Hello everyone, we hope you can help give some ideas as to what might be going on with me. First, I eat, play, and use my litter box as normal. However, often when I lie down I begin to shiver; not constantly like if I were cold, but in short spurts. Now, as many of you may already know, I am on Gabapentin 2 times a day to control my seizures (over 2 years since my last one cheer). I also take treats to help my arthritis and joint swelling. My blood work came back with not much changes from when I had it drawn in late October. Also, for those who don't know me, I'm 17 years old...any ideas what mommy can do to make me more comfortable, or what might be causing this? Mommy is a little concerned they might be partial seizures.

Thanks for any help!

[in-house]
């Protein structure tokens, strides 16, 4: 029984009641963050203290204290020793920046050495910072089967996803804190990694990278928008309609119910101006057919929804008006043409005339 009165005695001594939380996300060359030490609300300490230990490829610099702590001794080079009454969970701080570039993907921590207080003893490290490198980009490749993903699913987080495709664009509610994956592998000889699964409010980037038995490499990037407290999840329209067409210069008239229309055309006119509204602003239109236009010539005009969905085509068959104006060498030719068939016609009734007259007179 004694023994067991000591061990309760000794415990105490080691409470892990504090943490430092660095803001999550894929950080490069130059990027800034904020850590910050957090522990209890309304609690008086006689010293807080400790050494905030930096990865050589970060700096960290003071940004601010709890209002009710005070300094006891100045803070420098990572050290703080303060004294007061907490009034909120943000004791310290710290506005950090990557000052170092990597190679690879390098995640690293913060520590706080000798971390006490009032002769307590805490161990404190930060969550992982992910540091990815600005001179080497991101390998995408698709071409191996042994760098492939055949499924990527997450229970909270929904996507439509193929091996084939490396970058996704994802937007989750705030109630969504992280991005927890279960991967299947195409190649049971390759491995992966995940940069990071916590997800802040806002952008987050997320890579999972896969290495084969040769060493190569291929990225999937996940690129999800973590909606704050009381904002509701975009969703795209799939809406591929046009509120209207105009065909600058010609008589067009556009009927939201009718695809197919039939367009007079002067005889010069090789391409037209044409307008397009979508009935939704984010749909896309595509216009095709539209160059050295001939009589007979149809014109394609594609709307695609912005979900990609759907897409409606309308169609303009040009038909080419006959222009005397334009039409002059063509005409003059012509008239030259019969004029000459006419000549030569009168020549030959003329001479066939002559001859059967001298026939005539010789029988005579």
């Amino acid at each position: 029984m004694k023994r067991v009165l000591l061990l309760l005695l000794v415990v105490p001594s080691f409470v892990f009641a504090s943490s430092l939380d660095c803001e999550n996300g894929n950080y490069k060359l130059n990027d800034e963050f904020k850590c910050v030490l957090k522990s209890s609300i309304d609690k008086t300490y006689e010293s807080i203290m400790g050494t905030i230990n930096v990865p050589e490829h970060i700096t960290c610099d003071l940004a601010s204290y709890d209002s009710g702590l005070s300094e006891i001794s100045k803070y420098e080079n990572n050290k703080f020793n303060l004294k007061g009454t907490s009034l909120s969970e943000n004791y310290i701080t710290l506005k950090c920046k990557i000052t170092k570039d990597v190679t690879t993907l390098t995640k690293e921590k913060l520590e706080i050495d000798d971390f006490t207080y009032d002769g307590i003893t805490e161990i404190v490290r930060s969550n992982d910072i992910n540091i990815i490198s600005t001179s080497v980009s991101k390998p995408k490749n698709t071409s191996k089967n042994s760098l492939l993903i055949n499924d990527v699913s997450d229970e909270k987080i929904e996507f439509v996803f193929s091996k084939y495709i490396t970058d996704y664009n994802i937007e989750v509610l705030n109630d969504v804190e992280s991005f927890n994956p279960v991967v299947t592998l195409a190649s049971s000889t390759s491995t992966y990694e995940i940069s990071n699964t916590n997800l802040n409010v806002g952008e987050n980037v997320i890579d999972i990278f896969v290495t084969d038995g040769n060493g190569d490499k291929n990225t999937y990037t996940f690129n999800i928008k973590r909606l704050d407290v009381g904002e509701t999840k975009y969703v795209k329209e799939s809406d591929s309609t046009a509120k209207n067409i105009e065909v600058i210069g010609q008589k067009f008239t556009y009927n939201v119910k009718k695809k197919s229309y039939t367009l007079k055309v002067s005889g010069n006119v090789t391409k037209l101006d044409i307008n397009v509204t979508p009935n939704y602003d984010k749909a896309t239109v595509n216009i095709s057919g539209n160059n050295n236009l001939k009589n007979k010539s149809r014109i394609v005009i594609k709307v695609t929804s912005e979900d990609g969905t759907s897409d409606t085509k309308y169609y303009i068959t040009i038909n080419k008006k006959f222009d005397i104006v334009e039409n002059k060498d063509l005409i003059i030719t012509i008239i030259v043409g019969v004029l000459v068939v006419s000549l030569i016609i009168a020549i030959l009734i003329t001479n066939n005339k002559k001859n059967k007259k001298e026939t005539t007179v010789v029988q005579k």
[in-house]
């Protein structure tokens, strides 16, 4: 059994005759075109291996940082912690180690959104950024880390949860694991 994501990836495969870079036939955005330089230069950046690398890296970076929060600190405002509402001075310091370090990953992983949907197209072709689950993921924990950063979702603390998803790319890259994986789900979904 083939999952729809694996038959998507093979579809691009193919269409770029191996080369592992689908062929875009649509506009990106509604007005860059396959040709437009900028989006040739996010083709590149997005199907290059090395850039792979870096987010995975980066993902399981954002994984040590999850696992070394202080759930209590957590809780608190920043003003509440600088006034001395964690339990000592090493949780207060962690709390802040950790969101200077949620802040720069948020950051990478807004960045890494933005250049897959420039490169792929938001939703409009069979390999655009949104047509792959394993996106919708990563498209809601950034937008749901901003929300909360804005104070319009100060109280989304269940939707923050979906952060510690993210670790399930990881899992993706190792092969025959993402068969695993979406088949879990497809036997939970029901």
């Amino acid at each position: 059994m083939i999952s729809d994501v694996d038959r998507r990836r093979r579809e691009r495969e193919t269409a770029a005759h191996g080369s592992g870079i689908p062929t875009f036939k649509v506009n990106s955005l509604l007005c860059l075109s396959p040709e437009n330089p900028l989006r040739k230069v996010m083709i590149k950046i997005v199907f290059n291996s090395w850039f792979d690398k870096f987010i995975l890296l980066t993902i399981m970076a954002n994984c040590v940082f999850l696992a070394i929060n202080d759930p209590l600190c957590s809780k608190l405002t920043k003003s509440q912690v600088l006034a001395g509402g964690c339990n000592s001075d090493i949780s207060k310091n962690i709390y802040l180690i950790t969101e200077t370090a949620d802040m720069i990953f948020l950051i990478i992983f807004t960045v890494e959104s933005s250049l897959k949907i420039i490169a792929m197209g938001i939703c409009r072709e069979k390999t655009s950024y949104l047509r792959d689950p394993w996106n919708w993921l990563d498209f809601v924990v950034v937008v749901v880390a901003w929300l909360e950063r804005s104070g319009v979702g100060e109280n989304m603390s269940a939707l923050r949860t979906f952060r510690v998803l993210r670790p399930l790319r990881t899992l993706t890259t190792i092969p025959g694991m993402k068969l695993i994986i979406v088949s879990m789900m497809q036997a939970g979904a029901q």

Head bonks and sandpaper kisses,
Chiquitita
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» There has since been 6 posts. Last posting by , Jul 11 11:42 pm


Get Well Soon > The New Home of Hazel Lucy's List for Kitties in Need of Purrs

Chiquitita

Sing a new- song...
 
 
Purred: Thu Jun 27, '13 2:46am PST 
Purring for everyone in need! Power of the Paw!!!

Hugs, headbonks, and sandpaper kisses to all.

Much love,
Chiquitita and Bandit

hug
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» There has since been 285 posts. Last posting by Paisley, Aug 9 1:46 pm


Senior Cats > Some Good News!

Chiquitita

Sing a new- song...
 
 
Purred: Tue Mar 5, '13 12:29am PST 
Hello all of my fellow "old furts"!